Market Insights – November 12th, 2018

Each week, a team of experts shares its market views with you.

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Essentials

Despite the two rate hikes by the Bank of England, UK yields are still at rock bottom. This is because of the uncertainty surrounding Brexit and the country’s sluggish economy. In October, the services PMI fell to its lowest level since July 2016.

The much-expected slowdown in the earnings growth of US companies never materialised in the third quarter. A few weeks ago, the consensus was for earnings to rise by 20% in Q3, but they actually rose by more than 25% – a sign that the US economy is still going strong.

As the deadline set by the European Commission draws nearer, concerns about Italy’s 2019 budget weighed on the euro, which hit a 16-month low. A softer euro should give a boost to the region’s stock markets, and especially exporters shares.

Are oil prices still worth striking about?

There is anger about rising fuel costs in France, even though oil prices have actually dropped off sharply recently. But there are several events that could disrupt oil supplies in the coming months. Despite receiving almost no support from the international community, the USA made good on its threats and reimposed an embargo on Iranian oil. At the same time, Saudi Arabia – Opec’s biggest oil producer – is threatening to drive up prices if sanctions are brought against it following the disappearance, and probable execution, of a journalist who was highly critical of the country’s regime. But production of unconventional oil remains high in North America, even to the point of saturating existing pipelines. The market therefore doesn’t seem too worried about these threats to supplies. It is perhaps more concerned about demand, as the economies of certain oil-consuming countries, like China, are losing steam. After hitting a four-year high in early October, oil prices have dropped by almost 20% in recent weeks. And prices have been more or less stable over the past 12 months. Energy prices have long spurred inflation, but the recent negative base effect seems to be about to come to an end. In July, US consumer prices rose 3% over the previous 12 months. The figure then dropped to 2.3% in September. If this slowdown continues it could dent the Fed’s credibility, given that it has adopted a very hawkish stance recently. Luckily, the Fed will still have the threat of rising wages to fall back on. While we expect a further rate hike at the Fed’s upcoming meeting in December, the energy price trend could curb the expectations of most economists, who have forecast three – or even four – hikes next year. This will provide some relief to the stock markets and also supports our view that most of the rise in long-term rates is probably behind us. As they get ready to bring an end to their emergency measures after years of extremely loose monetary policy, European central banks, however, will be hoping that the decline in prices at the pump ends soon.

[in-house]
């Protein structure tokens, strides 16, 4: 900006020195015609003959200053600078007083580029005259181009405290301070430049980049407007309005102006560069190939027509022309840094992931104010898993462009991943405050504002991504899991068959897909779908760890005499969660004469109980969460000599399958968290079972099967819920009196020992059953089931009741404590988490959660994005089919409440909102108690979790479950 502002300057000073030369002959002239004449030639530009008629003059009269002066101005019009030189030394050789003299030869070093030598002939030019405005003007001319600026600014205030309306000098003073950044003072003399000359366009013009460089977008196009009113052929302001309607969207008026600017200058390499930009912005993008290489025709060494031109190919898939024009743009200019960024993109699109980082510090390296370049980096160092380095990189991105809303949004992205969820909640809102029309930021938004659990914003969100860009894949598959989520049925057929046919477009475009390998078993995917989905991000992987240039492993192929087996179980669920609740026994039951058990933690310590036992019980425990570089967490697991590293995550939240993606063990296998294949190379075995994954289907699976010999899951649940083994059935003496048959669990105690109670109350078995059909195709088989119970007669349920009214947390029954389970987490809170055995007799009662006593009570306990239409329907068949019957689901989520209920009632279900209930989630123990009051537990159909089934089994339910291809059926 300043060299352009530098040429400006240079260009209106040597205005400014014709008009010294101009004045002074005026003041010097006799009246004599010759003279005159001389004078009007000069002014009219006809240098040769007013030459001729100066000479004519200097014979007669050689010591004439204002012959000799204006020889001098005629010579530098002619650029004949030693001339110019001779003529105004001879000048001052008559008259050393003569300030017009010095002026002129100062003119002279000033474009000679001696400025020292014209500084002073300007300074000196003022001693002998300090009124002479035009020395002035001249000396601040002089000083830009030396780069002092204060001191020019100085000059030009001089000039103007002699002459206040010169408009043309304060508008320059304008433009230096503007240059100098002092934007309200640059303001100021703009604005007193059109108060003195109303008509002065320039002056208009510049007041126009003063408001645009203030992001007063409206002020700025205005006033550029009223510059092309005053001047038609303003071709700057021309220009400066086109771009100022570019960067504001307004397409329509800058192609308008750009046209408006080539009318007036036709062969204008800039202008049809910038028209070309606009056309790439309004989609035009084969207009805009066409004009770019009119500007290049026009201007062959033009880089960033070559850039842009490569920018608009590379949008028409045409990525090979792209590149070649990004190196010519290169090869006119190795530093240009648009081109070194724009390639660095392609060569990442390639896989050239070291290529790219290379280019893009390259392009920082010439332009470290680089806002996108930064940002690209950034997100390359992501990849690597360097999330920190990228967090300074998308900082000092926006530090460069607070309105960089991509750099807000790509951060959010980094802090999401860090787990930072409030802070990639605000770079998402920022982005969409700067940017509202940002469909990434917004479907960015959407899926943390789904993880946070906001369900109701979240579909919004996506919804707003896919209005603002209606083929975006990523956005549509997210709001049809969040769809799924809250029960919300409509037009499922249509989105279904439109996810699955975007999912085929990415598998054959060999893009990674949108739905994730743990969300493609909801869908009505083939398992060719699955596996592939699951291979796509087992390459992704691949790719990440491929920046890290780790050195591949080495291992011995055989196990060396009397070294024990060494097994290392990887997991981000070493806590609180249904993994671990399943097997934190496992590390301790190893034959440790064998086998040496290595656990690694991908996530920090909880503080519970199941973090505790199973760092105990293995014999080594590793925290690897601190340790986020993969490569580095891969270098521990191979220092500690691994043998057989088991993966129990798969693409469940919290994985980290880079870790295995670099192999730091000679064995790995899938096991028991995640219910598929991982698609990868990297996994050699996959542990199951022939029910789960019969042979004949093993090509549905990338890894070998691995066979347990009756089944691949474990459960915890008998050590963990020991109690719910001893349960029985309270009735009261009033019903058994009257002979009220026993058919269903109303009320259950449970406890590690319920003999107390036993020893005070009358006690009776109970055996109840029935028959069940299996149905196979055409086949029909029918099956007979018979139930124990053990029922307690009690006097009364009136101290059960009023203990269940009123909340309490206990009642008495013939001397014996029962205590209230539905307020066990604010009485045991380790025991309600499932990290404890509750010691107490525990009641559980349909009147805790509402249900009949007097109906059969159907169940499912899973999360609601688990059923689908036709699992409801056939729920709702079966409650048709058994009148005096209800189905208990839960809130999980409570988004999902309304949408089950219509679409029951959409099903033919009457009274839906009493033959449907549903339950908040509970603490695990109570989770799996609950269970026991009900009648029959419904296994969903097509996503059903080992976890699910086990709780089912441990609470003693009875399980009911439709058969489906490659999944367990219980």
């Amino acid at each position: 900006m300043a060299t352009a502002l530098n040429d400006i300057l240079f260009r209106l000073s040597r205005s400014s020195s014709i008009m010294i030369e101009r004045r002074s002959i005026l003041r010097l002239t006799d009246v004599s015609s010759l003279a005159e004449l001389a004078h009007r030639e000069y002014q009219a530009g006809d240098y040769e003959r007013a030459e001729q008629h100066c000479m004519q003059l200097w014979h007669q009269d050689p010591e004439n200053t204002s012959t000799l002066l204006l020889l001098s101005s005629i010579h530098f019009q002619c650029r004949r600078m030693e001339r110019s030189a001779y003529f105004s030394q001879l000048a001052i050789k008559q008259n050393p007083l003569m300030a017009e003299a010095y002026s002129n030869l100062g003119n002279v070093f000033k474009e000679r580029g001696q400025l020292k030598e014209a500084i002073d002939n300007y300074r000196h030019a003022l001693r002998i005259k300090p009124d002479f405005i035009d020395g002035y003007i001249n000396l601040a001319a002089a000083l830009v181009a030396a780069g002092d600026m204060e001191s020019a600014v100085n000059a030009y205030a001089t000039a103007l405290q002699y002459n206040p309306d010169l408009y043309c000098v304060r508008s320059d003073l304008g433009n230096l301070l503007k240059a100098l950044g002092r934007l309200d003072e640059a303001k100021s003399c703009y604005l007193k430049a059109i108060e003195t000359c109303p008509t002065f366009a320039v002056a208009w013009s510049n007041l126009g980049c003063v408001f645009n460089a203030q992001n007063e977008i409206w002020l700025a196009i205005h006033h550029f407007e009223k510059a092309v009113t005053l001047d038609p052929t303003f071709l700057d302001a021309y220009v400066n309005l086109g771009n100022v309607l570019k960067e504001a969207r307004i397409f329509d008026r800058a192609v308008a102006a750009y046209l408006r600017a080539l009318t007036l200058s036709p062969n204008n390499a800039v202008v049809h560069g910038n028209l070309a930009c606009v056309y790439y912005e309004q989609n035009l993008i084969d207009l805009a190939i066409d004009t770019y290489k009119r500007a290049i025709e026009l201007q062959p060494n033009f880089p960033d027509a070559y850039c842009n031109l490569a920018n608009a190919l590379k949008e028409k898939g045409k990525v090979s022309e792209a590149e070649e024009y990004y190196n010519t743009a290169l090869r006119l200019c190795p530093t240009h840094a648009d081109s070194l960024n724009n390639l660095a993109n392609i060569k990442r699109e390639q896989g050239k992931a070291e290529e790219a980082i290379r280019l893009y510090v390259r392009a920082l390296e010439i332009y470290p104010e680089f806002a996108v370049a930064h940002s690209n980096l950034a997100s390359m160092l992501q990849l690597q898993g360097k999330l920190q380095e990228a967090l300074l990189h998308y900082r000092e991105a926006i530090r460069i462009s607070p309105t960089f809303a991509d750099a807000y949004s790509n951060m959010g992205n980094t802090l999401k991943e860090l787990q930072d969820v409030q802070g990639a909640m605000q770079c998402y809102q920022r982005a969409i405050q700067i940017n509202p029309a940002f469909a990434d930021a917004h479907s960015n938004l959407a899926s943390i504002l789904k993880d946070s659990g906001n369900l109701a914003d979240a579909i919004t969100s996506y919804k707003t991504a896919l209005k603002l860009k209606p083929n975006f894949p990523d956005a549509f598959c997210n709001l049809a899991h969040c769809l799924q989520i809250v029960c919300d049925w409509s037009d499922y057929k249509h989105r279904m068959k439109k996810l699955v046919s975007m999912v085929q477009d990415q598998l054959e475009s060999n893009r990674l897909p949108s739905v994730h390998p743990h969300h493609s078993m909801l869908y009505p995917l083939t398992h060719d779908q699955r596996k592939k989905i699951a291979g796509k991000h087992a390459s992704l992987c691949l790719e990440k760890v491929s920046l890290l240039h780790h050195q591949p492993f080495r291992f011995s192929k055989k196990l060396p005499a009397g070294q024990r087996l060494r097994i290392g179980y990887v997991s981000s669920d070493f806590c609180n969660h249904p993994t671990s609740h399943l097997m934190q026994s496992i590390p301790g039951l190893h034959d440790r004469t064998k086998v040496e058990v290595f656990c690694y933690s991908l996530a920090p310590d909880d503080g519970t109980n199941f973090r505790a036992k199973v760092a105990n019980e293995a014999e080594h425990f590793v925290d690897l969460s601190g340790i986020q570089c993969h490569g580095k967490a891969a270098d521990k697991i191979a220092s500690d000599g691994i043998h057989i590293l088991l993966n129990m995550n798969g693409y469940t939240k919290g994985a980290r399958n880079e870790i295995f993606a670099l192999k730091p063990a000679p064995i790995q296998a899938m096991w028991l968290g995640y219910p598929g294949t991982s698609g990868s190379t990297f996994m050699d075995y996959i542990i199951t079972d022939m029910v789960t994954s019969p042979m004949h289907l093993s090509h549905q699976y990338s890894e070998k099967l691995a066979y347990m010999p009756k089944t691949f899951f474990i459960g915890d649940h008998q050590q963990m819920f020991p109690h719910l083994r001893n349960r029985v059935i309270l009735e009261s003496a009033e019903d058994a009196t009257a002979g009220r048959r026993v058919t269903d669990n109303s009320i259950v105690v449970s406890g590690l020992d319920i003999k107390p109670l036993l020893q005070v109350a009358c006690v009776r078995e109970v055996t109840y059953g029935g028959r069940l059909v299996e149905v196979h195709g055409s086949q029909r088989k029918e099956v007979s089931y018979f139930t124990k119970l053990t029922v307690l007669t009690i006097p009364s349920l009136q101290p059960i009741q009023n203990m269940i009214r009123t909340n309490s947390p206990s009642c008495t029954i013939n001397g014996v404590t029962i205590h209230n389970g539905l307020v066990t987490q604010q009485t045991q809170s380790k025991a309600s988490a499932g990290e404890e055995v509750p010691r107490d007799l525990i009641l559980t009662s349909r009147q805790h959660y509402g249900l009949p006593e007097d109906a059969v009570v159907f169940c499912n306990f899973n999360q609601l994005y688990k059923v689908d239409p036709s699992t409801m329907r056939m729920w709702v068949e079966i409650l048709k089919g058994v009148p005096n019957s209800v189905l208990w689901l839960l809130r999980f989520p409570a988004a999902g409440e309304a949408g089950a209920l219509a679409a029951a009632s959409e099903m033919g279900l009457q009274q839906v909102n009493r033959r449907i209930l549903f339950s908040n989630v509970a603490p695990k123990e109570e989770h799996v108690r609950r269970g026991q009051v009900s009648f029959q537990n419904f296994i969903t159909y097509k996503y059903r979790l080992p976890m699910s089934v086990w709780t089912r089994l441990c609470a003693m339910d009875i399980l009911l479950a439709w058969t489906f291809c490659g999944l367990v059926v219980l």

US mid-terms – a reassuring outcome?

There was no Democrat landslide following last week’s mid-term elections. Although, as the polls had suggested, the Republicans lost control of the House of Representatives, their setback was not as great as expected. The Grand Old Party  even strengthened its control of the Senate.

Now that this political uncertainty is behind us, the markets seem ready to bounce back, as is often the case after the mid-terms. 

However, there are still some bumps in the road as we head towards the end of the year. First, there probably won’t be any let-up in the trade war with China, given that it has bipartisan support in Congress. Second, there is likely to be opposition to any new reforms – like tax cuts – that would further expand the country’s deficit. And negotiations on the debt ceiling at the end of Q1 2019 could turn into a power struggle between the two main parties, poten-

tially leading to another government shutdown.

In terms of sectors, infrastructure should be boosted by the election outcome, as both sides have promised to increase spending in this area. Health care, which was last week’s best performer, should also do well out of a less decisive win by the Democrats, who tend to come down hard on the pricing practices of pharmaceutical companies.

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